The City of Toronto officially recognized that housing is a human right through the HousingTO 2020-2030 Action Plan, Toronto’s 10-year housing and homelessness plan. We are hopeful that this major step will lay the foundation for more progressive and effective housing and homelessness policies in Toronto, that prioritize the most vulnerable and put human rights at the centre of decision making.

Of course, we know the work is not over yet. We have a lot ahead of us and we’ll keep you updated on progress, emerging issues and solutions, as well as new resources.


In implementing changes to their Rules of Procedure, the Landlord and Tenant Board (LTB) has the opportunity to better align these Rules with the human right to adequate housing. Swift action to ensure this alignment has never been more necessary than right now, when tens of thousands of Ontario tenants are facing lost income, rental arrears, and the risk of eviction. The Right to Housing in Toronto urges the LTB to enact changes to their Rules of Procedure to protect tenants’ security of tenure, preserve affordable housing and ensure that rental housing is safe and healthy.

The Right to Housing Toronto provided a submission to the Ontario Legislature Standing Committee on Social Policy on June 26, 2020, expressing concerns with Bill 184 and urging the Ontario Government to take this opportunity to align landlord and tenant law with the right to adequate housing.

The Right to Housing Toronto has distilled international and domestic human rights principles into advice for the City of Toronto about how to ensure its housing and homelessness-related COVID-19 responses are grounded in human rights. You can read the full recommendations here and the summary here.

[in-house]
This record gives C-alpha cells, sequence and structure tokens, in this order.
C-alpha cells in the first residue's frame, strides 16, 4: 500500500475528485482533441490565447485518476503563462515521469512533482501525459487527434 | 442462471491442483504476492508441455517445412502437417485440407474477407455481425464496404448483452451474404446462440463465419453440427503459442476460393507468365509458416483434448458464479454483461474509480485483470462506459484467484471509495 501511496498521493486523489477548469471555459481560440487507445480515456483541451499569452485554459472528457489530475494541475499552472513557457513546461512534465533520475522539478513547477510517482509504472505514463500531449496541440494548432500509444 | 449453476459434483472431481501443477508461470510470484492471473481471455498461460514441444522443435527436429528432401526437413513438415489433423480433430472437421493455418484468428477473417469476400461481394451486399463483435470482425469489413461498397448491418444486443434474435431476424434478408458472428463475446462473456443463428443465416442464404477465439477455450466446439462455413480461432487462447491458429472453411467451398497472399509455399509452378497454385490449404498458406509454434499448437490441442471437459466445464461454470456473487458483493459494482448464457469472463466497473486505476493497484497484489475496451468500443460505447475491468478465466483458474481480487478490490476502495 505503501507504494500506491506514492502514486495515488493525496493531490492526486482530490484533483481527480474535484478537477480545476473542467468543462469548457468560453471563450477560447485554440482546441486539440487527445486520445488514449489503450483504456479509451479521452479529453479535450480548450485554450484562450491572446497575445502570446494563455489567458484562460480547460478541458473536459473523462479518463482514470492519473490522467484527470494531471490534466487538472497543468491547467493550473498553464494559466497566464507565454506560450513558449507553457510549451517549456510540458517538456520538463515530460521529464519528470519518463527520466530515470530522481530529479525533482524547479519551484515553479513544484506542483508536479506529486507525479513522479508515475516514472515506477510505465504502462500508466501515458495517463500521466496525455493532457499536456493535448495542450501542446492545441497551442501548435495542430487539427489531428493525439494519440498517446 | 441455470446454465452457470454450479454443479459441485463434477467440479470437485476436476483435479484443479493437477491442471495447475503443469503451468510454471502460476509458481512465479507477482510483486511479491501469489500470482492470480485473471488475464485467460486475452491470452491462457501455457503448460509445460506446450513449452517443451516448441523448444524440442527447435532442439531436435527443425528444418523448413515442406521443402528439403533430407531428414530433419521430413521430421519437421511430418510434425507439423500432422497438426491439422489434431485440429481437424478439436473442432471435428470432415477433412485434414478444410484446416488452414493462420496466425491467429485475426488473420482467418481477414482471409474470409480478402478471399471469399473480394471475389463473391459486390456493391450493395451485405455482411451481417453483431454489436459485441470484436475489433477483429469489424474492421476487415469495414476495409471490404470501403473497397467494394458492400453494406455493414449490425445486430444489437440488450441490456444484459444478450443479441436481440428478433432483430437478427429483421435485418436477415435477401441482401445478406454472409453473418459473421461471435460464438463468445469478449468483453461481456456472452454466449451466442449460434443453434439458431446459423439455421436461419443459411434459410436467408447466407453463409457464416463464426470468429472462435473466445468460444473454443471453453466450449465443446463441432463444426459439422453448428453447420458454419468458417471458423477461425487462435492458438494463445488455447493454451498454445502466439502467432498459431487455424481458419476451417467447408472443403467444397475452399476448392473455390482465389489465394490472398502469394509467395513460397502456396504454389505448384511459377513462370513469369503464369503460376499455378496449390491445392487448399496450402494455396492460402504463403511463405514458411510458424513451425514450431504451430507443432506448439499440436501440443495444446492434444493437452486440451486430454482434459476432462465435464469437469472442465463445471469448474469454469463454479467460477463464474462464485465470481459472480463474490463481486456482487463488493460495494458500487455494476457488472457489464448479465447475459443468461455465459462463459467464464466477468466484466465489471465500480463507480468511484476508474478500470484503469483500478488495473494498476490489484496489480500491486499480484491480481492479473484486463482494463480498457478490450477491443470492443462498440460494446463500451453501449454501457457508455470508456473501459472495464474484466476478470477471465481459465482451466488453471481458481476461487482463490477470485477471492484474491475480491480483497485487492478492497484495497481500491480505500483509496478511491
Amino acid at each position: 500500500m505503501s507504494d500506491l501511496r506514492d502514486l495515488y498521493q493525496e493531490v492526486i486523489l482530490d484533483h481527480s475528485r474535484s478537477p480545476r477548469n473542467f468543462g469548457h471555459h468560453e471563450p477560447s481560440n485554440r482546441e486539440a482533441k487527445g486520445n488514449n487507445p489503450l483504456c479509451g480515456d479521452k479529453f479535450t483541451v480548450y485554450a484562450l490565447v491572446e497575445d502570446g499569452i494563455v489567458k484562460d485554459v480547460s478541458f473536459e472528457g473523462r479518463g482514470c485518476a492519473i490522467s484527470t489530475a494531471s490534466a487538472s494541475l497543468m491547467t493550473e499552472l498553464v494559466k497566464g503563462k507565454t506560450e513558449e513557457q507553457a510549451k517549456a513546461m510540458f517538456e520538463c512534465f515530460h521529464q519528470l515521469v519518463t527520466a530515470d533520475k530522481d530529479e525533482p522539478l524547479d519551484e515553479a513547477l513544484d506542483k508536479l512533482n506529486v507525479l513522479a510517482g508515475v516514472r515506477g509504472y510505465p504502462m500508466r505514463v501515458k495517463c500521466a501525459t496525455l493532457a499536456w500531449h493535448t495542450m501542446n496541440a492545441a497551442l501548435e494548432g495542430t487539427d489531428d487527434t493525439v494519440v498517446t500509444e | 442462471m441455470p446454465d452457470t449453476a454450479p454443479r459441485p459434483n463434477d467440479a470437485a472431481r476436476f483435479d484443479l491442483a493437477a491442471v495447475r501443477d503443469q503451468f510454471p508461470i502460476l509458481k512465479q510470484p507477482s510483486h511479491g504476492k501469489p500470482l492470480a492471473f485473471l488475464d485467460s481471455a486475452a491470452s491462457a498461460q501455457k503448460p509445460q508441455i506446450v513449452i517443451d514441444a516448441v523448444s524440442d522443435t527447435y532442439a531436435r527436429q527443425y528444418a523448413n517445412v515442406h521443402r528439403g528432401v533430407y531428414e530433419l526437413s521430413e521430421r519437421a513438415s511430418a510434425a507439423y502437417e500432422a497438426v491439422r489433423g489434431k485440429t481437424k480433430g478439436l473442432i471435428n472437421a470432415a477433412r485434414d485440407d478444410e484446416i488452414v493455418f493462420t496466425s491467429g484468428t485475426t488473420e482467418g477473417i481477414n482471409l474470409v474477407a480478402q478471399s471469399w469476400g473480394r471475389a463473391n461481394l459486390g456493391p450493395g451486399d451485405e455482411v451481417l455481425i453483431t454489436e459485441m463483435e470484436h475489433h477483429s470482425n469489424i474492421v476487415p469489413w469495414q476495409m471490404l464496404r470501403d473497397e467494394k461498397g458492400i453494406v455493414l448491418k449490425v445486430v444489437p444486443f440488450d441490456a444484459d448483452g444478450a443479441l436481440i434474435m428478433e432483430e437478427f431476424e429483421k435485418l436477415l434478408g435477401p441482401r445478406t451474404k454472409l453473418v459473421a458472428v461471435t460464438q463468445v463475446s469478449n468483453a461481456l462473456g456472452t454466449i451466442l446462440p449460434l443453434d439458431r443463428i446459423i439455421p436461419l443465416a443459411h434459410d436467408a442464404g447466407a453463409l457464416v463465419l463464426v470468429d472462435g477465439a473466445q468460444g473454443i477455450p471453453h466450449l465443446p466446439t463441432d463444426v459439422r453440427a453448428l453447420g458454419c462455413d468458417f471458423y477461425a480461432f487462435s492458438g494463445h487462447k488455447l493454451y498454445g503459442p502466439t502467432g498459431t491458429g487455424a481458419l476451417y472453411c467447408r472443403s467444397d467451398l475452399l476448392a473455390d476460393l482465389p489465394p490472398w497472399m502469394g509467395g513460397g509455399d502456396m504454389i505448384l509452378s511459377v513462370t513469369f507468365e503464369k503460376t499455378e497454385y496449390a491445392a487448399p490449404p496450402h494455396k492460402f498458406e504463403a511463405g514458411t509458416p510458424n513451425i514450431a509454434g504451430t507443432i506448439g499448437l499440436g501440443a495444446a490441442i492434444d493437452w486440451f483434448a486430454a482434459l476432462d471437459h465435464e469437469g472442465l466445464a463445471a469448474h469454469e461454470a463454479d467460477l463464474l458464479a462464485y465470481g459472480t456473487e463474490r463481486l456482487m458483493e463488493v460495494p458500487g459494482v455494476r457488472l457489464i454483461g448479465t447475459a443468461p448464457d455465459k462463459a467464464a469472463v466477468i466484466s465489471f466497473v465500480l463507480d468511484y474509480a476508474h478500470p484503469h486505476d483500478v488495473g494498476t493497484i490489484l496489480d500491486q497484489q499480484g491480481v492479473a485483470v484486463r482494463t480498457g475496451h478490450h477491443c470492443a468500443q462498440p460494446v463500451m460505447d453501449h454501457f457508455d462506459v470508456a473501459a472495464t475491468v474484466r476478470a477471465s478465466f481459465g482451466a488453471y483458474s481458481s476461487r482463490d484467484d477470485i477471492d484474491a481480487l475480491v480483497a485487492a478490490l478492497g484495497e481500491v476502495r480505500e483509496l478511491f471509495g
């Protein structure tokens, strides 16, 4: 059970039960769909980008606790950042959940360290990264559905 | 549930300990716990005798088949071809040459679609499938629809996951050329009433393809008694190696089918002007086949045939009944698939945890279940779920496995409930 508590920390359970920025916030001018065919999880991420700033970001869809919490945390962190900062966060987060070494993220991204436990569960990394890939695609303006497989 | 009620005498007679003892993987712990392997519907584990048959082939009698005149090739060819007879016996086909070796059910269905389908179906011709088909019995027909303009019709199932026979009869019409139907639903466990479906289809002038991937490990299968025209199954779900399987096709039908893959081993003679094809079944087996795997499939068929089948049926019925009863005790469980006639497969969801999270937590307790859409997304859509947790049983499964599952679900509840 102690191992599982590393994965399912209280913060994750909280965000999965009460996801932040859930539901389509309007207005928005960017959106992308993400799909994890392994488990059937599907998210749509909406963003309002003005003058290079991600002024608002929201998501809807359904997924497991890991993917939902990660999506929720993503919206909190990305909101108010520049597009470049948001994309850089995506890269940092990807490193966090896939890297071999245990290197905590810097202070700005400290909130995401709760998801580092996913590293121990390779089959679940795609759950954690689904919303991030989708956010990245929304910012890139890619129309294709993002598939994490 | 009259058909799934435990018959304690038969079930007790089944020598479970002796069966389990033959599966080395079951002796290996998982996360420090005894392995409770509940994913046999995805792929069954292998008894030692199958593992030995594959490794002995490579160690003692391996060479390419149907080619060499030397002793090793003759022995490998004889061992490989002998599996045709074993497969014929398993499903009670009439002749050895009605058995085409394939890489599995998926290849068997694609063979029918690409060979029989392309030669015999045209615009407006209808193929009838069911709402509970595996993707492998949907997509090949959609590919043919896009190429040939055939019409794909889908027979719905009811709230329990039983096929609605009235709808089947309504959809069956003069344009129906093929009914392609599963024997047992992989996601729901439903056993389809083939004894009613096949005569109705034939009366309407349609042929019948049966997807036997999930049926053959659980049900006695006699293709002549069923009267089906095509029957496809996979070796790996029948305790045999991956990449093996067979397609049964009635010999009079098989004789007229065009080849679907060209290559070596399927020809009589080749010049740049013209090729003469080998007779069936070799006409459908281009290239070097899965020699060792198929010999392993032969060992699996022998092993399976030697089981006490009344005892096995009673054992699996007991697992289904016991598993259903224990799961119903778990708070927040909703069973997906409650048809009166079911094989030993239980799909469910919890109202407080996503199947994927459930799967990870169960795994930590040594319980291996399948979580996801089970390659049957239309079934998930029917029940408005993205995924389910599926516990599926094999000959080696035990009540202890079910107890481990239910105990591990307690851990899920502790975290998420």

The Federation of Metro Tenants’ Associations (FMTA) has compiled updates from service providers in the City of Toronto that often provide tenant or housing services.

Right to Housing in Toronto deputed at the Committee of Adjustment to offer information about the City of Toronto’s commitments and obligations vis-à-vis the right to housing, in order to support and inform their decision in the application regarding 233 Carlton.

The City of Toronto has taken a step towards recognizing housing as a human right through the development of its new HousingTO 2020-2030 Action Plan. This plan, like the National Housing Strategy, is based in human rights.

On December 17, 2019, Toronto City Council became the first city in Canada to recognize the right to housing by adopting the human rights-based 10-year housing and homelessness plan.

Thank you to everyone who helped up get here!


This webinar will help guide you through where we’ve been and where we need to go in housing in this country, and will provide you with some tools to ask important questions of your federal candidates, members of provincial parliaments, and local Councillors.